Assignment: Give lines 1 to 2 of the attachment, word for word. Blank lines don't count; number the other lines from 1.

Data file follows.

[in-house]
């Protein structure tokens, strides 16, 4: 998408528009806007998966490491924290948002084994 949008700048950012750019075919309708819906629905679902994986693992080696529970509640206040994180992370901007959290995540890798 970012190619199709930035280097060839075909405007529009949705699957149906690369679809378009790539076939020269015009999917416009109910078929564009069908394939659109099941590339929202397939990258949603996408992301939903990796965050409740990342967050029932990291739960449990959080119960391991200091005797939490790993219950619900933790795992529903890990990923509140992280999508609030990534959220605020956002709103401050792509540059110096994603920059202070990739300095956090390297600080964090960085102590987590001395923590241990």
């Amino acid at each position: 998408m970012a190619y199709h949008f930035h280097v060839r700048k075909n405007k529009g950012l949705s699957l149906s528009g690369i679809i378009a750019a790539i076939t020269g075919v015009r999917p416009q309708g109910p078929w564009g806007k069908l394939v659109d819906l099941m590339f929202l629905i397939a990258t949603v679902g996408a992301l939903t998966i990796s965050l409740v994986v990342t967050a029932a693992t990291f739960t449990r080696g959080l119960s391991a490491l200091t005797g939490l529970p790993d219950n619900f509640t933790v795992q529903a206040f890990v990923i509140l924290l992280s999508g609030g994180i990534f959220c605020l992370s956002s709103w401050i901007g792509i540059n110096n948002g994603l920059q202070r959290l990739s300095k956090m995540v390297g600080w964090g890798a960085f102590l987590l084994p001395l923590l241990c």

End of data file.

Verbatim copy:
[in-house]
């Protein structure tokens, strides 16, 4: 998408528009806007998966490491924290948002084994 949008700048950012750019075919309708819906629905679902994986693992080696529970509640206040994180992370901007959290995540890798 970012190619199709930035280097060839075909405007529009949705699957149906690369679809378009790539076939020269015009999917416009109910078929564009069908394939659109099941590339929202397939990258949603996408992301939903990796965050409740990342967050029932990291739960449990959080119960391991200091005797939490790993219950619900933790795992529903890990990923509140992280999508609030990534959220605020956002709103401050792509540059110096994603920059202070990739300095956090390297600080964090960085102590987590001395923590241990």